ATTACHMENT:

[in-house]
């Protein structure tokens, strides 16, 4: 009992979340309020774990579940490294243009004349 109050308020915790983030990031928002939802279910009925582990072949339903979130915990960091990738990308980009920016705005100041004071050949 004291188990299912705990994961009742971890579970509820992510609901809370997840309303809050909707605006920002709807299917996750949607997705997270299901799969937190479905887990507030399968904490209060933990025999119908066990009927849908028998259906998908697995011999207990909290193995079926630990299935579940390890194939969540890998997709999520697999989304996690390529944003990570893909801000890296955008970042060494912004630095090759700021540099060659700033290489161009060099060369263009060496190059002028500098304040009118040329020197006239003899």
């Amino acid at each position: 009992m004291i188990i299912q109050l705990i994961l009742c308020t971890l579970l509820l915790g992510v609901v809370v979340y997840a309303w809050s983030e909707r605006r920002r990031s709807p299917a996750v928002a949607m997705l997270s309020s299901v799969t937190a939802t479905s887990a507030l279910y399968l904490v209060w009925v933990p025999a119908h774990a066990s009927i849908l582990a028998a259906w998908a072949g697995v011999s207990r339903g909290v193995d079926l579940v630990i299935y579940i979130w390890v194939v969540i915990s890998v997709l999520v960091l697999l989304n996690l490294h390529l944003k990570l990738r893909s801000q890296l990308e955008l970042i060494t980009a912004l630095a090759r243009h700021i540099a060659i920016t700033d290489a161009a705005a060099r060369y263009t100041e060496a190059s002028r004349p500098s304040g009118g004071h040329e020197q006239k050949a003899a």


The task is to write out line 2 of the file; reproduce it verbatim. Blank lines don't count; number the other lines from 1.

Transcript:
């Protein structure tokens, strides 16, 4: 009992979340309020774990579940490294243009004349 109050308020915790983030990031928002939802279910009925582990072949339903979130915990960091990738990308980009920016705005100041004071050949 004291188990299912705990994961009742971890579970509820992510609901809370997840309303809050909707605006920002709807299917996750949607997705997270299901799969937190479905887990507030399968904490209060933990025999119908066990009927849908028998259906998908697995011999207990909290193995079926630990299935579940390890194939969540890998997709999520697999989304996690390529944003990570893909801000890296955008970042060494912004630095090759700021540099060659700033290489161009060099060369263009060496190059002028500098304040009118040329020197006239003899």